Reuters Odd News Summary

Following is a summary of current odd news briefs.

Australian outlaw Ned Kelly to be laid to rest, 132 years later

SYDNEY (Reuters) - The remains of Australia's most famous outlaw, Ned Kelly, are finally to be laid to rest, 132 years after he was hanged for murder. Kelly's descendants, who received the bushranger's remains after they were exhumed from a mass prison grave, said on Wednesday they will hold a private church memorial service on Friday before the burial in an unmarked grave on Sunday.

Cyprus man unwittingly brings bomb into police station

NICOSIA (Reuters) - A man triggered a major security scare in Cyprus on Wednesday when he walked into a police station carrying a bomb he found on his driveway, saying he wanted officers to examine it. Police said the 33-year old man discovered a suspicious device on the back window of his car and after drawing a blank on what it was doing there, decided to take it to a police station in the capital Nicosia for further scrutiny by experts.

Woman crashes train into house in Sweden

STOCKHOLM (Reuters) - A cleaning lady stole a train and drove it off the end of the tracks and smashed into a house in Sweden on Tuesday, injuring only herself in an incident police are investigating. It was not clear how the woman, around 20, got access to the key needed to start the train. She was taken to hospital with serious injuries, but the train was carrying no other passengers as it was in the early hours and no one in the house was hurt.

Pope's secretary "Gorgeous George" on Vanity Fair cover

ROME (Reuters) - Archbishop Georg Ganswein, Pope Benedict's private secretary, who has been dubbed "Gorgeous George" by the Italian media, is now a real-life cover boy. The prelate has landed on the cover of Vanity Fair.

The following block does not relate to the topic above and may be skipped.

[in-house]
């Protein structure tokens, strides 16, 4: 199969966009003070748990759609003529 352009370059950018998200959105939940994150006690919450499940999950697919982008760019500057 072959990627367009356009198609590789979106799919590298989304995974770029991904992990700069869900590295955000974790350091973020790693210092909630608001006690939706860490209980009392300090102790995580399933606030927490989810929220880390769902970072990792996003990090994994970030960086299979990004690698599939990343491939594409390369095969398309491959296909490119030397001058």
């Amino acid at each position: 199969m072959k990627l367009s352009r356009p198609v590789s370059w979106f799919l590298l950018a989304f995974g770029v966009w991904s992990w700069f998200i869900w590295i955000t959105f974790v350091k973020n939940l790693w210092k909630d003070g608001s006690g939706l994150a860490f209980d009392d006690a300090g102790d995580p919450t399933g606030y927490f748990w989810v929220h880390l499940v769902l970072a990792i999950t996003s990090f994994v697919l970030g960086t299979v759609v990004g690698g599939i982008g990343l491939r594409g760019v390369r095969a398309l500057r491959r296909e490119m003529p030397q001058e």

U.S. Supreme Court sinks Florida city over floating home

WASHINGTON (Reuters) - When is a floating home not a vessel? The U.S. Supreme Court on Tuesday told a Florida city its argument did not hold water, and that an abode on water was nothing but a home. In a 7-2 decision, the court ruled that a gray, two-story home that its owner said was permanently moored to a Riviera Beach, Florida, marina was not a vessel, depriving the city of power under U.S. maritime law to seize and destroy it.

Shipment of 18 human heads found at Chicago's O'Hare airport

CHICAGO (Reuters) - Investigators probing a shipment of 18 human heads intercepted at Chicago's O'Hare International Airport have determined they came from bodies donated for scientific research and were being transported for disposal, officials said on Tuesday. U.S. Customs agents discovered the grisly package, which was shipped to Chicago from Italy shortly before Christmas, on Monday. Because the shipment's paperwork was not in order, agents confiscated the heads and sent them to the Cook County Medical Examiner for safekeeping, a spokeswoman for the medical examiner said.

New York to use GPS-fitted bottles to track stolen pain pills

NEW YORK (Reuters) - New York police will begin asking city pharmacies to stock decoy bottles fitted with GPS devices among powerful painkillers like Oxycontin and oxycodone in the latest bid to combat gunpoint robberies of drug stores. Police hope that in the event of a robbery, the 'bait bottles', which will be labeled as painkillers but filled with harmless placebos, will lead them back to large stocks of stolen prescription drugs.

Something for everyone in Italy's record 215 political logos

ROME (Reuters) - From right-wing gays of the "Black Rose" movement, to parties seeking to dump the euro, to the "Ordinary Guy Front", there is something for everyone in the dazzling array of groups seeking to contest Italy's elections. The Interior Ministry, which will oversee the February 24-25 vote, has received a record 215 logos from parties, movements, associations, local and special interest groups of all sizes and colors - anyone who wants to be put on posters or ballot slips.

Maine men accused in lobster crime face possible $190,000 fine

CAMBRIDGE, Massachusetts (Reuters) - A Maine lobsterman and his son pleaded not guilty on Monday to illegally possessing more than 400 protected egg-bearing female lobsters and face a possible $190,000 fine, authorities said. Marine patrol officers discovered the lobsters, marked with a v-shaped notch in their tails or mutilated to remove the notch, during an inspection last year of a boat owned by Ricky Curtis, the state Department of Marine Resources said in a statement.